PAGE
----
Select any two CPUs for comparison
VS

Gaming Performance Comparison

Recommended System Requirements
Game Celeron M ULV 333 900MHz Core Solo U1400 1.2GHz
Cyberpunk 2077 3815% 3298%
Assassins Creed: Valhalla 5171% 4475%
Call of Duty: Black Ops Cold War 3694% 3193%
Microsoft Flight Simulator 4335% 3749%
FIFA 21 3562% 3078%
Immortals: Fenyx Rising 4109% 3553%
Genshin Impact 2864% 2473%
Grand Theft Auto VI 6335% 5485%
World of Warcraft: Shadowlands 5987% 5183%
Watch Dogs Legion 5171% 4475%

In terms of overall gaming performance, the Intel Core Solo U1400 1.2GHz is marginally better than the Intel Celeron M ULV 333 900MHz when it comes to running the latest games. This also means it will be less likely to bottleneck more powerful GPUs, allowing them to achieve more of their gaming performance potential.

The Celeron M ULV was released over three years more recently than the Core Solo U1400, and so the Celeron M ULV is likely to have far better levels of support, and will be much more optimized and ultimately superior to the Core Solo U1400 when running the latest games.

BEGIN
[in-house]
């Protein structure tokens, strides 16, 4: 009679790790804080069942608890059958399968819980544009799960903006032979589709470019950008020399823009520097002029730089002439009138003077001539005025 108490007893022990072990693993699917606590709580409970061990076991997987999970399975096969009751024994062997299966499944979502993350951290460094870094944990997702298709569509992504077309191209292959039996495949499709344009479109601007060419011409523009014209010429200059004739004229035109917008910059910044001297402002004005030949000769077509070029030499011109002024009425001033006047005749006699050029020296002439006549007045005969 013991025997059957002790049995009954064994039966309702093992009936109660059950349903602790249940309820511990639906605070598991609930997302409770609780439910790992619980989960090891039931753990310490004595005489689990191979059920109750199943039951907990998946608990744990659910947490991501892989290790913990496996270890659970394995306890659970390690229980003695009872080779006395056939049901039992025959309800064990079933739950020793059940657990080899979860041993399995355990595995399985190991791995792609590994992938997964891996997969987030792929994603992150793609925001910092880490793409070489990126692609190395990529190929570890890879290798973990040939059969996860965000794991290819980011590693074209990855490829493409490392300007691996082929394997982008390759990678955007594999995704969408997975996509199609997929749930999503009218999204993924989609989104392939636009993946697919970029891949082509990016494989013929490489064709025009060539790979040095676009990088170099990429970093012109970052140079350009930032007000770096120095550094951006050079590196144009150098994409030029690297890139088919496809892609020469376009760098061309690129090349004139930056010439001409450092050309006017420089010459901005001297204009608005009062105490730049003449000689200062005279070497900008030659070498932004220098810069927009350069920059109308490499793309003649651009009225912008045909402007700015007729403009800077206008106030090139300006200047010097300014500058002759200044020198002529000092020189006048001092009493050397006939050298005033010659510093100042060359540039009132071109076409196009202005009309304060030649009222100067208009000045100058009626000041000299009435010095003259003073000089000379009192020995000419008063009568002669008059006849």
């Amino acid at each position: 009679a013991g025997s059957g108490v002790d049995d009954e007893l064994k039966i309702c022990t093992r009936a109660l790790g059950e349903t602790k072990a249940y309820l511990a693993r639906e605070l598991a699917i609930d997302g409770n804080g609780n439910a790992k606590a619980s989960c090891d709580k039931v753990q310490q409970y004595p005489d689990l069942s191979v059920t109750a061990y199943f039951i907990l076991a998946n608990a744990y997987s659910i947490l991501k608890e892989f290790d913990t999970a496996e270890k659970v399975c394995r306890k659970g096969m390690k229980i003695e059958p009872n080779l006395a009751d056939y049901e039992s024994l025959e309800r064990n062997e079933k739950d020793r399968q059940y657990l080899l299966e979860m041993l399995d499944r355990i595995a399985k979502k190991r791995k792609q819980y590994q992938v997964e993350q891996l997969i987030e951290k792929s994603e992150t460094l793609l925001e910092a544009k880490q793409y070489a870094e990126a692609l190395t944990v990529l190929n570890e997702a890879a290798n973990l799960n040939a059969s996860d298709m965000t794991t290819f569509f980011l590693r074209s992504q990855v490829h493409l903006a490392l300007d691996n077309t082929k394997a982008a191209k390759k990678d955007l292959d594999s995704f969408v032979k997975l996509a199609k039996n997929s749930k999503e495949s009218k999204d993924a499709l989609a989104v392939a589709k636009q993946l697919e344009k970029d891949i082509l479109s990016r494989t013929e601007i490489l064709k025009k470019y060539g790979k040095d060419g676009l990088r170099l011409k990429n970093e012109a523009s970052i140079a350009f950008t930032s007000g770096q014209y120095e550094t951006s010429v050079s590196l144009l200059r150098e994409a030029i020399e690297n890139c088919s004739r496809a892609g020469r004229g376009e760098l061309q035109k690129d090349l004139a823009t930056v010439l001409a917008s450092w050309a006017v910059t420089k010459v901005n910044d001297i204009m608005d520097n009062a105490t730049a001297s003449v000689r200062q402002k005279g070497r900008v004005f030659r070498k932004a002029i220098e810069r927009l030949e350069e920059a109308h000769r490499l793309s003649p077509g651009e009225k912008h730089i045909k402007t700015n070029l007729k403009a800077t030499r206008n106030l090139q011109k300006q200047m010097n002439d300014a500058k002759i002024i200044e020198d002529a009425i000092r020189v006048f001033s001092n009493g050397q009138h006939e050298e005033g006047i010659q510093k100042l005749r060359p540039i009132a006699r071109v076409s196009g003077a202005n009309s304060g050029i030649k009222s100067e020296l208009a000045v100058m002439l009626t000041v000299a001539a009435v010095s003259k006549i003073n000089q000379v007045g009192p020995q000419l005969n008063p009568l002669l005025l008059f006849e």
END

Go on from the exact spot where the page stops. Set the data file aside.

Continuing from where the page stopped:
Both CPUs exhibit very poor performance, so rather than upgrading from one to the other you should consider looking at more powerful CPUs. Neither of these will be able to run the latest games in any playable way.

The Celeron M ULV and the Core Solo U1400 both have 1 cores, and so are quite likely to struggle with the latest games, or at least bottleneck high-end graphics cards when running them. With a decent accompanying GPU, the Celeron M ULV and the Core Solo U1400 may still be able to run slightly older games fairly effectively.

More important for gaming than the number of cores and threads is the clock rate. Problematically, unless the two CPUs are from the same family, this can only serve as a general guide and nothing like an exact comparison, because the clock cycles per instruction (CPI) will vary so much.

The Celeron M ULV and Core Solo U1400 are not from the same family of CPUs, so their clock speeds are by no means directly comparable. Bear in mind, then, that while the Core Solo U1400 has a 0.3 GHz faster frequency, this is not always an indicator that it will be superior in performance, despite frequency being crucial when trying to avoid GPU bottlenecking. As such, we need to look elsewhere for more reliable comparisons.